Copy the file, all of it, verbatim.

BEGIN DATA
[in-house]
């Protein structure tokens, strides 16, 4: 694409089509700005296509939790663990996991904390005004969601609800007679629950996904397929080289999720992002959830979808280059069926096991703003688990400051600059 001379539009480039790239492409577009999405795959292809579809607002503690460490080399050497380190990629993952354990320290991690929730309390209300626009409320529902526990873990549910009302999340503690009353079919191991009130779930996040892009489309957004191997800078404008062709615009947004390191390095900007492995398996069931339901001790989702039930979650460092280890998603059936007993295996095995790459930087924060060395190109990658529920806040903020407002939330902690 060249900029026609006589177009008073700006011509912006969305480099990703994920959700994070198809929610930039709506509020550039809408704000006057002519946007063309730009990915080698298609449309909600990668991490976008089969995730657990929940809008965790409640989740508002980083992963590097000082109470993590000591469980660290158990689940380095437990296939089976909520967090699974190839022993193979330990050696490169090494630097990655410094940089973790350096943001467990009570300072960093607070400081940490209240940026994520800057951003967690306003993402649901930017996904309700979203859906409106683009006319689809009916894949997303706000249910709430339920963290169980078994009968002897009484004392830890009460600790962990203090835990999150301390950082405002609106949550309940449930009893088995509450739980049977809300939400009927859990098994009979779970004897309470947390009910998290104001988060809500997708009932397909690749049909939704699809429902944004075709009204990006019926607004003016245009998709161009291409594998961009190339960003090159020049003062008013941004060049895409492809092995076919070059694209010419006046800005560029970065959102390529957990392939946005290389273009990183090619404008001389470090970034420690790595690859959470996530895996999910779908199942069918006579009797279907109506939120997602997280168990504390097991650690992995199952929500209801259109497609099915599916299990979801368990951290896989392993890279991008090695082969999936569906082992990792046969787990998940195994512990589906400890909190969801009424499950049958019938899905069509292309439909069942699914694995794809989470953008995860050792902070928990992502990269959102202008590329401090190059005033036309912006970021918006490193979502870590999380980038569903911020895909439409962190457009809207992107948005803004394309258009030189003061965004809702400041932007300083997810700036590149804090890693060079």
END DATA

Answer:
[in-house]
């Protein structure tokens, strides 16, 4: 694409089509700005296509939790663990996991904390005004969601609800007679629950996904397929080289999720992002959830979808280059069926096991703003688990400051600059 001379539009480039790239492409577009999405795959292809579809607002503690460490080399050497380190990629993952354990320290991690929730309390209300626009409320529902526990873990549910009302999340503690009353079919191991009130779930996040892009489309957004191997800078404008062709615009947004390191390095900007492995398996069931339901001790989702039930979650460092280890998603059936007993295996095995790459930087924060060395190109990658529920806040903020407002939330902690 060249900029026609006589177009008073700006011509912006969305480099990703994920959700994070198809929610930039709506509020550039809408704000006057002519946007063309730009990915080698298609449309909600990668991490976008089969995730657990929940809008965790409640989740508002980083992963590097000082109470993590000591469980660290158990689940380095437990296939089976909520967090699974190839022993193979330990050696490169090494630097990655410094940089973790350096943001467990009570300072960093607070400081940490209240940026994520800057951003967690306003993402649901930017996904309700979203859906409106683009006319689809009916894949997303706000249910709430339920963290169980078994009968002897009484004392830890009460600790962990203090835990999150301390950082405002609106949550309940449930009893088995509450739980049977809300939400009927859990098994009979779970004897309470947390009910998290104001988060809500997708009932397909690749049909939704699809429902944004075709009204990006019926607004003016245009998709161009291409594998961009190339960003090159020049003062008013941004060049895409492809092995076919070059694209010419006046800005560029970065959102390529957990392939946005290389273009990183090619404008001389470090970034420690790595690859959470996530895996999910779908199942069918006579009797279907109506939120997602997280168990504390097991650690992995199952929500209801259109497609099915599916299990979801368990951290896989392993890279991008090695082969999936569906082992990792046969787990998940195994512990589906400890909190969801009424499950049958019938899905069509292309439909069942699914694995794809989470953008995860050792902070928990992502990269959102202008590329401090190059005033036309912006970021918006490193979502870590999380980038569903911020895909439409962190457009809207992107948005803004394309258009030189003061965004809702400041932007300083997810700036590149804090890693060079």